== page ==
Once I realized that, it was freeing. How often have we compared ourselves to something that isn’t even reality?

With that in mind, I want to share with you what I do…and what I DON’T. My goal is for this blog to never be a source of guilt. I want you to feel encouraged and equipped, and never torn down.

Things I Do:

Things I Do NOT Do!

  • I do not have a large family. I have one toddler.
  • My one child is not involved in any extra-curricular activities. People with older children often spend time driving them to their various activities. We are not in that season of life yet.
  • I do not homeschool. I have a 1 year old and I do not believe that formal school is necessary at that age. I just parent.
  • We do not eat all organic.
  • I make a very small amount of income from my blog, but it is not the primary income source in my home. Not even close. I’m perfectly okay with that, because I need to put a lot of time and energy into parenting right now.
  • I don’t do much of anything with home decor. The decorations in my home are all either repurposed from my wedding, or they were gifts.
  • I do not get up at 5 AM every morning. I struggle with being anemic and sleep is important if I’m going to be able to chase my toddler all day.
  • I do not blog after my son goes to bed at night. That’s my husband time and I’m not willing to give that up.

What do you do? What do you skip? Let me know in the comments! 

A Simple Method for a Sink that Sparkles!

by Davi, Guest Contributor

One of the most valuable lessons I’ve learned in keeping a clean home is the power of homemaking habits. Repeating the small, boring chores makes a big impact on your home. Intentional habits allow us to better organize our time. They allow us to spend less time with chores and more time with family.

Morning and evening routines are important because they enable us to start the day with a purpose, rather than reacting to what the day brings. My morning list includes making the bed and wiping down the bathroom counters. In the evenings, my list includes cleaning the high chair, sorting the mail, and cleaning the kitchen sink. Every evening after dinner, I rinse the sink and empty it of any dishes. The sink is the heart of the kitchen, and when my sink is clean, my whole kitchen feels clean.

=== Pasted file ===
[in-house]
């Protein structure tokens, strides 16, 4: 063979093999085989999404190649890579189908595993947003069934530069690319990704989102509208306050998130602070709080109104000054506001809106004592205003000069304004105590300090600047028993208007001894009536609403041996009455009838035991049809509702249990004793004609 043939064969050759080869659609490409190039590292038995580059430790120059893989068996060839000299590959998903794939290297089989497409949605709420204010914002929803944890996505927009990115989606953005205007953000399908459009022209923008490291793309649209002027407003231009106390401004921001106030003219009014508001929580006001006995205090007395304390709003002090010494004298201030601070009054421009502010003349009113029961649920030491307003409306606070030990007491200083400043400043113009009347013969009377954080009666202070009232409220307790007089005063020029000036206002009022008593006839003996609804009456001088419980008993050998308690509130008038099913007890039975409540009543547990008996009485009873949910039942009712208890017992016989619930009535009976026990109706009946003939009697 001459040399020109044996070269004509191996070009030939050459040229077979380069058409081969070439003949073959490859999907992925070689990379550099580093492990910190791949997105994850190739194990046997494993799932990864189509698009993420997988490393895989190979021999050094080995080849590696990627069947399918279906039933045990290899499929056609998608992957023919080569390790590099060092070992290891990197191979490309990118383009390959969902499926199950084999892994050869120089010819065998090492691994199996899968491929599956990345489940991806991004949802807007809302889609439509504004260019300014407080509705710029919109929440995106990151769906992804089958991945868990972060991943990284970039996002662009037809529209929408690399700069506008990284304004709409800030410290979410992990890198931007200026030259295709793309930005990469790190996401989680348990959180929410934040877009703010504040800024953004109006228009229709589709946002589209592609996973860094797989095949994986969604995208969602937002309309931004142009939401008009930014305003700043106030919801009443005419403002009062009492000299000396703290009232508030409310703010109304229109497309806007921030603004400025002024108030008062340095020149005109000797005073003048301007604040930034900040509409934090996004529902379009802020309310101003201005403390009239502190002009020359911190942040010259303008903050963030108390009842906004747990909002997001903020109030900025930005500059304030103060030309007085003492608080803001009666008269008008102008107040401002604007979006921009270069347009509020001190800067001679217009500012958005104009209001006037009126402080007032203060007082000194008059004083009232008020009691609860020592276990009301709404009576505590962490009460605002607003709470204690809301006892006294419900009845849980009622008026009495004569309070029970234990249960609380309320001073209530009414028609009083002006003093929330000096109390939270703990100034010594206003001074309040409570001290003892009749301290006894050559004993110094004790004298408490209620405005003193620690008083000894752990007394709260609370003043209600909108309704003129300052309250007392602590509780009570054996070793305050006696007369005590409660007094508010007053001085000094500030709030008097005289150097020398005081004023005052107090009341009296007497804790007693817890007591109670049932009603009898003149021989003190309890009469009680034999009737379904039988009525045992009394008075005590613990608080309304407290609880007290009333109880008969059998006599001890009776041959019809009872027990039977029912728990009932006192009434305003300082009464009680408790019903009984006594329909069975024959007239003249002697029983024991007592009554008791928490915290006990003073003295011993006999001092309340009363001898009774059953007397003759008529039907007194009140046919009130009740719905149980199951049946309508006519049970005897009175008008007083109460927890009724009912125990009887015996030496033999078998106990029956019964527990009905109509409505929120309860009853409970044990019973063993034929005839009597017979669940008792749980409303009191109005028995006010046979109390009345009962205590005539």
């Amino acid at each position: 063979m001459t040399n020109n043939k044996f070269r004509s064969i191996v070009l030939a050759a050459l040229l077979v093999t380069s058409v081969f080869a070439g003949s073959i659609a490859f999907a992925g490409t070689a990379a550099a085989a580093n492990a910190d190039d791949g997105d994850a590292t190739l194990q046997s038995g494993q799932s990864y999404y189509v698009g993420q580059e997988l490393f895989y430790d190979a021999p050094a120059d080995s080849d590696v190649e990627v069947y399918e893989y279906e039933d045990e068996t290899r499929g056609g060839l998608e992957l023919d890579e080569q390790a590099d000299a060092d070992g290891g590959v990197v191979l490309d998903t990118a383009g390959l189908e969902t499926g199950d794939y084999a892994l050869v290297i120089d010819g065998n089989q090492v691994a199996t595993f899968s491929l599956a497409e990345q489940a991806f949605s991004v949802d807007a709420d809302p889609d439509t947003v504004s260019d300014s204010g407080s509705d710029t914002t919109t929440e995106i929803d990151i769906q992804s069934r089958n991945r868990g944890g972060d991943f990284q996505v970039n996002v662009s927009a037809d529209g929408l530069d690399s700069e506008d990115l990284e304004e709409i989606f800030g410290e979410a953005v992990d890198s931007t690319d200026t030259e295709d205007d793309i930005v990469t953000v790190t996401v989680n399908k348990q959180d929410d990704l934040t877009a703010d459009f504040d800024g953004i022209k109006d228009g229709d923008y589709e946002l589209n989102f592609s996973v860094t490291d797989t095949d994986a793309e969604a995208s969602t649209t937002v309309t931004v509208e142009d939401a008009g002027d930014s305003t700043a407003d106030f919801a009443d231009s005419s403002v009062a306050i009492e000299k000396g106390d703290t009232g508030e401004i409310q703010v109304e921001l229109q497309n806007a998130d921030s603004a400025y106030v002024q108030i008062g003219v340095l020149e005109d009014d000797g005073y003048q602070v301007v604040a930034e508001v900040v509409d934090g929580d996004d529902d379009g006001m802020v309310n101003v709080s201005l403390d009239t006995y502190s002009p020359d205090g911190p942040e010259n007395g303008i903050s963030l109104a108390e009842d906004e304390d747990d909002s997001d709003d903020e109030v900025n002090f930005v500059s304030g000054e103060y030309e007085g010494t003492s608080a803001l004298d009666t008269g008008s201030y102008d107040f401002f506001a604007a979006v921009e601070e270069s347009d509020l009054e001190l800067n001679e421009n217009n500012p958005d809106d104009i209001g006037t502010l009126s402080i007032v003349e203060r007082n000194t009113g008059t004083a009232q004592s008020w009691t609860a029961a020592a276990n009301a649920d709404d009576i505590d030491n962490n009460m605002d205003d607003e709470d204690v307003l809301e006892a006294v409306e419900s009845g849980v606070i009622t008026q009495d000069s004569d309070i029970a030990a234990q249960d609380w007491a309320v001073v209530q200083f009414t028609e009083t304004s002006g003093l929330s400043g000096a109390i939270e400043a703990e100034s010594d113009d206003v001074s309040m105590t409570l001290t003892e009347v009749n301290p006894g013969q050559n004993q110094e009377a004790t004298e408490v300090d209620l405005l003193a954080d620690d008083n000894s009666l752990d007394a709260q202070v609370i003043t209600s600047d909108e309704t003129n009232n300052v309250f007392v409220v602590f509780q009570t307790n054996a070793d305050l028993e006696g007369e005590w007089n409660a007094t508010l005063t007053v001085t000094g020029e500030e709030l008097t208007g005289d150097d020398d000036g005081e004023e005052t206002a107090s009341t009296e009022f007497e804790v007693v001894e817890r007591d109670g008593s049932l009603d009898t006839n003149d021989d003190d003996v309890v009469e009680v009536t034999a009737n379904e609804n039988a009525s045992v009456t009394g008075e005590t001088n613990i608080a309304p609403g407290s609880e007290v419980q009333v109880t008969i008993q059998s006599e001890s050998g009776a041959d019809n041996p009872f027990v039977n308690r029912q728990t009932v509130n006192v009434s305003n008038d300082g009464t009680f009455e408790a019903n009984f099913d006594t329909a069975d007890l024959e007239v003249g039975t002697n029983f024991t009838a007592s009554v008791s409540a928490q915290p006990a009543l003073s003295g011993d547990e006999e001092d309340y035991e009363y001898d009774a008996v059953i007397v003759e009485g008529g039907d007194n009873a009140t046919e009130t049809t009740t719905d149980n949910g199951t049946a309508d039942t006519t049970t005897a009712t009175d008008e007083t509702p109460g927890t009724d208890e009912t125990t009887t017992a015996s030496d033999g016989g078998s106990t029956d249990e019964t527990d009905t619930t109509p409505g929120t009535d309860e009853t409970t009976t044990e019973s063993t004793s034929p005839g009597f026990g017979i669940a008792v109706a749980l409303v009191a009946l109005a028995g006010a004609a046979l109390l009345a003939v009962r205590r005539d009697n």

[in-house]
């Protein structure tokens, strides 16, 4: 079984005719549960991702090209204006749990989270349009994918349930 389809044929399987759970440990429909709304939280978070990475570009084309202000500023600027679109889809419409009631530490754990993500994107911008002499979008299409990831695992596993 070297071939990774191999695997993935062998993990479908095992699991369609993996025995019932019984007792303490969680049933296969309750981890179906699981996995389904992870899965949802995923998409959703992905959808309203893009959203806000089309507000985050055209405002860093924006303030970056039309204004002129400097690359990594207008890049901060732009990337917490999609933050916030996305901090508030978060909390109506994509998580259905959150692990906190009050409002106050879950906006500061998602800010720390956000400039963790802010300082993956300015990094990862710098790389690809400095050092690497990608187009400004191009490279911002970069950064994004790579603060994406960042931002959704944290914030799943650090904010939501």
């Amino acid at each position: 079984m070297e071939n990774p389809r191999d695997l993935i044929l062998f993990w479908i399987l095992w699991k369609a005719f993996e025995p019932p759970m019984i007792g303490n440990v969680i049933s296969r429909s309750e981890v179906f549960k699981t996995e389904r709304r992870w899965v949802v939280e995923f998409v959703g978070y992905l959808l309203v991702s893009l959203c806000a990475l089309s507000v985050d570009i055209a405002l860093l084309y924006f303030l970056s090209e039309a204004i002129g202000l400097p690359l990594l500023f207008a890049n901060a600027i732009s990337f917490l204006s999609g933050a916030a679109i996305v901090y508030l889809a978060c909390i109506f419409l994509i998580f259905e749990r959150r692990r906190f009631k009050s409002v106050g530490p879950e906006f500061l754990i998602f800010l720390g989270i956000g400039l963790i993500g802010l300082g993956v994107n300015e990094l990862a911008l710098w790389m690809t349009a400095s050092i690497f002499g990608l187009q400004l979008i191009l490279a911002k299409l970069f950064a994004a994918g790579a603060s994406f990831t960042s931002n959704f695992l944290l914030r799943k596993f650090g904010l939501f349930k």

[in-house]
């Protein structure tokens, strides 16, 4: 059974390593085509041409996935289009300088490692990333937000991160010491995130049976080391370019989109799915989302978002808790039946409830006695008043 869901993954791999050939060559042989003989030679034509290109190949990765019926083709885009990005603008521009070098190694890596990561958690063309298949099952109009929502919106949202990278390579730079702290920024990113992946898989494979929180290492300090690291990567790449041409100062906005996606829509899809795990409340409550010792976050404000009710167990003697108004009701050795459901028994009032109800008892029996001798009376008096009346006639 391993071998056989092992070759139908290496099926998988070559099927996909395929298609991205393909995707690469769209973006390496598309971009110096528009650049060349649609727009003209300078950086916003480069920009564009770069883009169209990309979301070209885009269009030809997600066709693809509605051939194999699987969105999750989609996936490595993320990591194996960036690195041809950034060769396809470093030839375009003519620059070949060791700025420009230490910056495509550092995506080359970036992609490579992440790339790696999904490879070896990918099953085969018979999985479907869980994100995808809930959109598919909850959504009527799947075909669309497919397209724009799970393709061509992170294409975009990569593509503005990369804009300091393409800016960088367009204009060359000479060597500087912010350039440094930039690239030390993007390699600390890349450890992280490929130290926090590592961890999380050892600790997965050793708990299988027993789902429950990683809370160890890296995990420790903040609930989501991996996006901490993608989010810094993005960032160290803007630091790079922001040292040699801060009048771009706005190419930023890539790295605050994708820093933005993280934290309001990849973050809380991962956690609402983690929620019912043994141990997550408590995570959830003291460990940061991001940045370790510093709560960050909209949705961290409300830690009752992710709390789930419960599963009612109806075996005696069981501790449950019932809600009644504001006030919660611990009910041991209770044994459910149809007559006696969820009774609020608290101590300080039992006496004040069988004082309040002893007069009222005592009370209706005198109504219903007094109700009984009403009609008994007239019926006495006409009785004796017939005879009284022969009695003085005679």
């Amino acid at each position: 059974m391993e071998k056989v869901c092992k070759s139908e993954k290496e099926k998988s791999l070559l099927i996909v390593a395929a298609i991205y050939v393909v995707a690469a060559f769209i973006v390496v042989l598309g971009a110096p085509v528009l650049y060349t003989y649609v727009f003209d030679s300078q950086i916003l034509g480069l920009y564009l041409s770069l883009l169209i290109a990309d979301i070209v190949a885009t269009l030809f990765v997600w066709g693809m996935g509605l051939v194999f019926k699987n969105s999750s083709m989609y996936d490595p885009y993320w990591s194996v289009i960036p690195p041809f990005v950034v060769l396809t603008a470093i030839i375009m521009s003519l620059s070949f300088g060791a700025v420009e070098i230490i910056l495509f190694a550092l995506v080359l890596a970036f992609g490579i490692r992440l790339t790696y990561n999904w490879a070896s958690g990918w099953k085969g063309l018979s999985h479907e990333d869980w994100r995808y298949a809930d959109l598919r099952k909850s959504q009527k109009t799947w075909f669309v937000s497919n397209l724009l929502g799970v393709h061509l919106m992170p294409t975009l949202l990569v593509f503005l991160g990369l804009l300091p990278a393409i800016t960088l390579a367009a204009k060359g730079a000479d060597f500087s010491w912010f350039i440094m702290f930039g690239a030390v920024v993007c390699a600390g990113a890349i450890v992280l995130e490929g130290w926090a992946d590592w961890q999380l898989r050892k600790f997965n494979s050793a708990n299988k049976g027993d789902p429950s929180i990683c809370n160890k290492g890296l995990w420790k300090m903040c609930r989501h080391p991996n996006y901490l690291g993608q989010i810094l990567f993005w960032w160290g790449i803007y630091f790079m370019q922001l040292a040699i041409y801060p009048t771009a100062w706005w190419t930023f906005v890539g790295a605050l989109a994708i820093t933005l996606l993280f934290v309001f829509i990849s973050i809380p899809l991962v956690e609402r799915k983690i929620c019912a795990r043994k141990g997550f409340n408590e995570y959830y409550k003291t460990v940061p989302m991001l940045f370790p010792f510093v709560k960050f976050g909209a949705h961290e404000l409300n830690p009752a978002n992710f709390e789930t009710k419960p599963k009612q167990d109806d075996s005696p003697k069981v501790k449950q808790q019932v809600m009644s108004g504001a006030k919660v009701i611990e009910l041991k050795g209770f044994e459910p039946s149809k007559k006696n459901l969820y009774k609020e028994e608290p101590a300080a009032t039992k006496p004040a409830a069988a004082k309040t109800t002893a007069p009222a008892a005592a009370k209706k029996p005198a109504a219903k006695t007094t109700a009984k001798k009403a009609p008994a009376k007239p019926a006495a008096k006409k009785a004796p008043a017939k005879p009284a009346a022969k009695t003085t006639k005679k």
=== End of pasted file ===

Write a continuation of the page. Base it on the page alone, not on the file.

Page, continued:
Once a week, the kitchen becomes the focus during the day. This is the day I wipe down appliances, straighten the pantry, clean out the fridge, and deep clean the kitchen sink. Cleaning the sink last feels like the frosting on the cake- the last step when I give myself a pat on the back and admire the room.

Steps for a Stainless Steel Sink that Shines

Step 1: Quick Clean the Basin
Using warm water and a sponge, rinse out the sink to remove any food particles and empty the strainers.

Step 2: Scrub the Basin
Sprinkle baking soda in the basin and scrub in a circular motion with a soft sponge. This will remove any stuck on stains, but is gentle enough that the baking soda won’t damage your sink. Don’t forget the area around the disposal and to scrub the strainers as well.

Step 3: Remove Hard Water Stains with Vinegar
White vinegar is one of my favorite cleaning tools. It’s an excellent way to remove hard water stains, soap scum, and a great general use cleaner. I keep a 50/50 mixture of water/white vinegar in a squirt bottle for cleaning purposes. Spray the vinegar into the sink (the baking soda/vinegar mixture will fizz) and then rinse with warm water.

Step 4: Clean the Garbage Disposal
My favorite way to freshen up the garbage disposal is to drop a slice of lemon into it and turn the disposal on. The lemon cleans while also making the disposal smell great. We have a lemon tree in our backyard so we always have frozen lemons in the freezer.